Every single senior living company spends huge amounts of dollars, human capital and emotional energy on marketing

Every single senior living company spends huge amounts of dollars, human capital and emotional energy on marketing (as does every company selling anything). I would like to propose that senior living communities need to spend more time focusing on how they can increase the average length of stay for their residents. It is generally accepted that the average length of stay in assisted living and mixed levels of care communities is around 18 months. What if you could increase that to 24 months?

  • What would that do to your occupancy rate?
  • What would that do to your marketing expenses?
  • What would that do to the number of dollars you budget for Caring.com’s* referral program (sorry Caring.com, but I have to go here)?
  • What would it do to your maintenance costs?
  • What would it do to your sales costs?

At every conference there is much discussion about how the seniors who are moving into senior living are older and have more medical and ADL needs. This is fueled primarily by people’s innate desire to live as long as possible at home, better access to home care . . . and perhaps, if we are honest, senior living communities not really making a persuasive case for moving earlier and finally by how much money senior living costs.

Volunteering and Seniors

A few weeks ago a team of researchers (mostly volunteer seniors) lead by Nicole Anderson who is with Baycrest Health Sciences, Toronto, Canada, published a literature review that took a look at the impact volunteering has on seniors. The most important  and unfortunate thing the study uncovered is that this is an area that needs considerable additional research. But in spite of that, the study uncovered some remarkable findings:

  • Seniors are slightly less likely to engage in volunteer activities than younger groups. This seems to primarily be about failing health making it difficult or impossible for some seniors to do volunteer activities.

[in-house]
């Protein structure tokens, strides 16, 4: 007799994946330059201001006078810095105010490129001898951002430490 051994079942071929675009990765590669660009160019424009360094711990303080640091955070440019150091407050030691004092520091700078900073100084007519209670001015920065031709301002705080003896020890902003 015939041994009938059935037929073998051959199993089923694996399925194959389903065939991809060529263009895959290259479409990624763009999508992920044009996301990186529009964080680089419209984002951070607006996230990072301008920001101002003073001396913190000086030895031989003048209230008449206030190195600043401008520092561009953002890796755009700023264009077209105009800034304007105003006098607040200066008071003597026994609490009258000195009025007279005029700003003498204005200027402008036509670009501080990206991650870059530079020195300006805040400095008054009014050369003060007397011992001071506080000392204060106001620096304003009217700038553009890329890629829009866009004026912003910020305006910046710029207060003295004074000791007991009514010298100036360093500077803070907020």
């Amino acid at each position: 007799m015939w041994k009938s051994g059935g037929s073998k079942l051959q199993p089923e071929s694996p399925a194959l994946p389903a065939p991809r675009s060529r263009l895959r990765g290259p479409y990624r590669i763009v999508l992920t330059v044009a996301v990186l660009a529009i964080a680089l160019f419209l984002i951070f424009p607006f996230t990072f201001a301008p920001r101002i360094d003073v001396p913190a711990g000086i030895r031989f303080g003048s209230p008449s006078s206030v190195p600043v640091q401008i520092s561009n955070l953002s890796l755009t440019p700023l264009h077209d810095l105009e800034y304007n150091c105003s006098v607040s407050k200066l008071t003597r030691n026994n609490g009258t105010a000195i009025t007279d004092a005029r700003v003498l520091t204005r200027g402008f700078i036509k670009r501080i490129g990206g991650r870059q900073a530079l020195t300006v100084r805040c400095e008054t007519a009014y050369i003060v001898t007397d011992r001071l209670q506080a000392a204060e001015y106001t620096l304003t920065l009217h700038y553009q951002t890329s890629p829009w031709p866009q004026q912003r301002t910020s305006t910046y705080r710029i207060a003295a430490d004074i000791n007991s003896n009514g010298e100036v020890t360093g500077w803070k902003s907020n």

• The median number of volunteer hours by seniors was around 100 or about two hours per week.
  • The evidence strongly suggests that when seniors volunteer the rates of cognitive decline and dementia drop by as much as 40%.
  • When seniors volunteer they appear to have significant reductions in symptoms of depression.
  • The evidence strongly suggests that seniors who volunteer live longer.
  • While counter intuitive (at least to me), the more vulnerable seniors (those with chronic health conditions) seems to be the ones that benefit the most from volunteering.
  • The serving opportunities need to be meaningful.

Creating a Powerful Pivot

The traditional model of life enrichment has been time-filling entertainment. This data would suggest that if senior living communities began to focus on creating a variety of regular, real meaningful opportunities for seniors to engage in volunteering they will see significant improvements in the health and wellbeing of residents. There are not many times where something is a win for everyone. This is one of those cases where everyone wins.

What are you doing to create volunteer activities for your residents?

Steve Moran

* Caring.com is a Senior Housing Forum Partner

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